Before we return to our regularly scheduled abstract theorizing about literature (with Sarah and I weighing in on that standalone thing, as we keep promising to do), we’ve got an addendum to the numbers-loaded guest post from two weeks back.
In the comments on that post, which was full of fascinating data, the question was raised about correlations between stars and wins/honors. And so our valiant number crunchers tackled the question, as follows. (Have I mentioned how happy I am that we found some readers who can actually deal with data? You don’t want to know how many hours Sarah and I spent on last year’s Mock poll data, and I suspect we still made some data errors. Numbers are so very much not my strong point.)
And so, with no further ado, Predicting the Printz, Part 2: Another guest post by Elizabeth Fama (YA author) and John Cochrane (Professor of Economics), with heroic data collection by Jen Baker (Librarian).
In our previous guest post we looked at the relationship between Printz awards and starred reviews of the six largest review journals. We noticed that Printz Winners and Honors were most likely to have Booklist and SLJ (School Library Journal) starred reviews. One might be tempted to conclude that Booklist and SLJ stars are the best predictors of Printz awards. But we issued a warning that Booklist and SLJ may give more stars overall. If, as an extreme example, a journal gives every book a starred review, those stars are no longer useful predictors of a Printz.
In the comment section of that post, Jen Baker did a calculation that gave rough estimates for “percentage of reviews starred” for each journal. Thanks to this inspiration from Jen, and her gracious sharing of the data, John and I decided to answer the question: “What is the chance of getting a Printz, given that a book has a starred review from Journal X?”
This probability is equal to the chance of getting a Printz and having a starred review from X—which we tabulated before—divided by the chance of getting a starred review from X. Dividing by the number of starred reviews* corrects for the possibility that a journal gives out a lot of stars. To find the number of starred reviews, we went one step deeper in Jen’s data: we added up the starred reviews of books from both 2011 and 2012 (through April) for each journal, focusing only on titles we considered to be young-adult and eligible for a Printz award. If one journal gives lots of starred reviews to picture books, we didn’t want that to count against it as a predictor of Printz awards.
The first row of our new table below gives the number of starred reviews in 2011 and 2012 (through April). Kirkus, PW, and Booklist give the most starred YA reviews.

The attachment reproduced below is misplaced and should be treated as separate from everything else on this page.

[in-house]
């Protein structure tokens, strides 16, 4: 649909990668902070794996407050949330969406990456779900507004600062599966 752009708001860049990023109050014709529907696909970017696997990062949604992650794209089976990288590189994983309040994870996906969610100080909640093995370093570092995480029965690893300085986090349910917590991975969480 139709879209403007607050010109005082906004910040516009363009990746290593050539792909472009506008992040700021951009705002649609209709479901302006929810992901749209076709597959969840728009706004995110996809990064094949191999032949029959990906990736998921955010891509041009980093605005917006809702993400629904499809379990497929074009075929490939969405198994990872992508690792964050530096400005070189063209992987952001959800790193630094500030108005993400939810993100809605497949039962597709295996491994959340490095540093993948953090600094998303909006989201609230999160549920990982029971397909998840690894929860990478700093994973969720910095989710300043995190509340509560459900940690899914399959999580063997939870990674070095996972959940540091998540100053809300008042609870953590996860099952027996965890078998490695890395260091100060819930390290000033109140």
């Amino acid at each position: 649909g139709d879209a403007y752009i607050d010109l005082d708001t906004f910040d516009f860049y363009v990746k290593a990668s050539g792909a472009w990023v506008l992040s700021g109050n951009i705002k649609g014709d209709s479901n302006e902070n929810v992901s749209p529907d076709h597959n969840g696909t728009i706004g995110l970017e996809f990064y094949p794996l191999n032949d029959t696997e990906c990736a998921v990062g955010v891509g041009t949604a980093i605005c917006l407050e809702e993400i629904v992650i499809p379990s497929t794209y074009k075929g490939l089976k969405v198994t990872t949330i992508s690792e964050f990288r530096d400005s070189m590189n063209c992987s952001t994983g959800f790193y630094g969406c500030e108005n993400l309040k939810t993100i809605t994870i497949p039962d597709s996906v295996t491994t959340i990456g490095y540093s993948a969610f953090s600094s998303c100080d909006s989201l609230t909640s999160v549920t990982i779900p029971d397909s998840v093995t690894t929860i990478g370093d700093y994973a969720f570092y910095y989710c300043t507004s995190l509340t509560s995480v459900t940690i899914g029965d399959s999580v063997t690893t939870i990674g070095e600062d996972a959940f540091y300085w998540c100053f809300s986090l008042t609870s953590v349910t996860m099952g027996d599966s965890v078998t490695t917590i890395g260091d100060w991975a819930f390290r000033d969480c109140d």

The second and third rows of the table are from our previous post—the number of Printz Winners and Honors that received starred reviews from each journal. Booklist, PW, and SLJ initially looked like better predictors than Horn and Kirkus – but what that number didn’t recognize was that Booklist, PW, and SLJ give out a lot more starred reviews than Horn, and Kirkus gives out the most.
In the last two rows, we divide Winners and Honors by stars.** These are the number we’re looking for. For example, from the table, if a young-adult book gets a star from Booklist, it has a 0.80 percent chance of winning a Printz, and a 3.4 percent chance of getting a Printz Honor. To help digest the table, we also made the usual bar graph.
- Kirkus gave out 153 starred reviews. Of these books, 2 won, and 21 received honors. (They may have been unlucky to only have two Winners; one more Winner would have raised the probability of winning given a Kirkus review by 50%.)
- Only 3 Winners and 12 Honors received Horn stars. As you recall, Horn didn’t seem to fare well in our earlier comparison. But Horn only gave out fifteen starred YA reviews during our sample period, much fewer than the others, so a Horn YA star generates a remarkable 2% probability of winning and 8% probability of honor—far greater than every other journal.
Our usual caveats apply: First, the numbers are low, especially for Kirkus, whose stars only included two winners. Second, this analysis is not meant to imply that one journal’s stars are “better” than another’s. We’re only asking how useful their stars are for predicting Printz awards. We assume the objective of the journals is not to predict Printz awards, but that their stars are tailored to their separate audiences.
Math Notes (please feel free to skip):
*Very observant readers will see that the number we used as the divisor isn’t the probability of getting a starred review from X, but is just the straight number of starred reviews given by X. It works for the following reason: The probability B of getting a starred review = number of starred reviews/total number of books. The probability A of getting a starred review and a Printz is the number of (starred review and Printz) / total number of books. Our number is A / B, so the total number of books cancels from top and bottom and you don’t need it.
**We multiply stars by ten—there are thirteen years of awards and 1.3 years of stars data, so this approximates the number of stars each journal gives in 13 years and therefore gives a better guess of the actual probability of winning a Printz given that a qualifying book has a starred review.